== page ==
A Rationalist’s Tale

Warn­ing: sappy per­sonal anec­dotes ahead! See also Eliezer’s Com­ing of Age story, SarahC’s Reflec­tions on ra­tio­nal­ity a year out, and Ali­corn’s Poly­hack­ing.

On Jan­uary 11, 2007, at age 21, I fi­nally whispered to my­self: There is no God.

I felt the world col­lapse be­neath me. I’d been raised to be­lieve that God was nec­es­sary for mean­ing, moral­ity, and pur­pose. My skin felt cold and my tongue felt like card­board. This was the be­gin­ning of the dark­est part of my life, but the seed of my later hap­piness.

I grew up in Cam­bridge, Min­nesota — a town of 5,000 peo­ple and 22 Chris­tian churches (at the time). My father was (and still is) pas­tor of a small church. My mother vol­un­teered to sup­port Chris­tian mis­sion­ar­ies around the world.

I went to church and Bible study ev­ery week. I prayed of­ten and earnestly. For 12 years I at­tended a Chris­tian school that taught Bible classes and cre­ation­ism. I played in wor­ship bands. As a teenager I made trips to China and England to tell the god­less hea­thens there about Je­sus. I wit­nessed mirac­u­lous heal­ings un­ex­plained by med­i­cal sci­ence.

And I felt the pres­ence of God. Some­times I would tin­gle and sweat with the Holy Spirit. Other times I felt led by God to give money to a cer­tain cause, or to pay some­one a spe­cific com­pli­ment, or to walk to the cross at the front of my church and bow be­fore it dur­ing a wor­ship ser­vice.

Around age 19 I got de­pressed. But then I read Dal­las Willard’s The Div­ine Con­spir­acy, a man­ual for how to fall in love with God so that fol­low­ing his ways is not a bur­den but a nat­u­ral and painless product of lov­ing God. And one day I saw a leaf twirling in the wind and it was so beau­tiful — like the twirling plas­tic bag in Amer­i­can Beauty — that I had an epiphany. I re­al­ized that ev­ery­thing in na­ture was a gift from God to me. Grass, lakes, trees, sun­sets — all these were gifts of beauty from my Sav­ior to me. That’s how I fell in love with God, and he de­liv­ered me from my de­pres­sion.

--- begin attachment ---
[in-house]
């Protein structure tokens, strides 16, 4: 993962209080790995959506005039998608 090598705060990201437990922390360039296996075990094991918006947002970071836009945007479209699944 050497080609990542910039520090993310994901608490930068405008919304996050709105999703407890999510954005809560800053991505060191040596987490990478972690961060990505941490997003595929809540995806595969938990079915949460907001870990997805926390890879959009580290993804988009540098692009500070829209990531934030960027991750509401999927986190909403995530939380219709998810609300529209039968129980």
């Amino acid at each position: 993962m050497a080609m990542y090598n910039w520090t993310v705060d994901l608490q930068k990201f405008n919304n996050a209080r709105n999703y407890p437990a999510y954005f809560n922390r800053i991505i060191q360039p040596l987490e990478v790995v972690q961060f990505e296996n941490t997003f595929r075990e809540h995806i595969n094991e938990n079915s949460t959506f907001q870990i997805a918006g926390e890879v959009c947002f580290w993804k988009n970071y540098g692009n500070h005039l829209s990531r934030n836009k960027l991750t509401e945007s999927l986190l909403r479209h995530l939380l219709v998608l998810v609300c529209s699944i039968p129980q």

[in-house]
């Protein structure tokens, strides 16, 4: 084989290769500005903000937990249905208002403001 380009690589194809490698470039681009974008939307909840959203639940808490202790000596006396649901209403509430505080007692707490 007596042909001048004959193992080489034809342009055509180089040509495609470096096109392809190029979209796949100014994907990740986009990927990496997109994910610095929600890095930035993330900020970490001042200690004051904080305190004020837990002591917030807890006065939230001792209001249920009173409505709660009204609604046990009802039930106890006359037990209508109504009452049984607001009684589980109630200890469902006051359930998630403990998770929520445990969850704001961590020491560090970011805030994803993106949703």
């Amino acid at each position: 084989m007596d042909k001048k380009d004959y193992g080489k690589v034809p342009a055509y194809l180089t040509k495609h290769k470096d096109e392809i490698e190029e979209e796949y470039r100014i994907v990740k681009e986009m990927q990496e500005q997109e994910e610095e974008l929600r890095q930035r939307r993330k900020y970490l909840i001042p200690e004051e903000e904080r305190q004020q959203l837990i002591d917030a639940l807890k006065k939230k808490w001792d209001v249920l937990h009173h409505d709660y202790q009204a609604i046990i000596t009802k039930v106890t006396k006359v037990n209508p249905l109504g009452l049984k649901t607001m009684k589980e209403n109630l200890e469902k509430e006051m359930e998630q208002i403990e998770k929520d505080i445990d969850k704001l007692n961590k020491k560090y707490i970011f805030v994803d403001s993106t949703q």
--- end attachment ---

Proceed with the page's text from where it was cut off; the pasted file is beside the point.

I moved to Min­neapo­lis for col­lege and was at­tracted to a Chris­tian group led by Mark van Steen­wyk. Mark’s small group of well-ed­u­cated Je­sus-fol­low­ers are ‘mis­sional’ Chris­ti­ans: they think that lov­ing and serv­ing oth­ers in the way of Je­sus is more im­por­tant than doc­tri­nal truth. That res­onated with me, and we lived it out with the poor im­mi­grants of Min­neapo­lis.


By this time I had lit­tle in­ter­est in church struc­ture or doc­tri­nal dis­putes. I just wanted to be like Je­sus to a lost and hurt­ing world. So I de­cided I should try to find out who Je­sus ac­tu­ally was. I be­gan to study the His­tor­i­cal Je­sus.

What I learned, even when read­ing Chris­tian schol­ars, shocked me. The gospels were writ­ten decades af­ter Je­sus’ death, by non-eye­wit­nesses. They are rid­dled with con­tra­dic­tions, leg­ends, and known lies. Je­sus and Paul dis­agreed on many core is­sues. And how could I ac­cept mir­a­cle claims about Je­sus when I out­right re­jected other an­cient mir­a­cle claims as su­per­sti­tious non­sense?

Th­ese dis­cov­er­ies scared me. It was not what I had wanted to learn. But now I had to know the truth. I stud­ied the His­tor­i­cal Je­sus, the his­tory of Chris­ti­an­ity, the Bible, the­ol­ogy, and the philos­o­phy of re­li­gion. Al­most ev­ery­thing I read — even the books writ­ten by con­ser­va­tive Chris­ti­ans — gave me more rea­son to doubt, not less. What preach­ers had taught me from the pulpit was not what they had learned in sem­i­nary. My dis­cov­ery of the differ­ence had just the effect on me that con­ser­va­tive Bible scholar Daniel B. Wal­lace pre­dicted: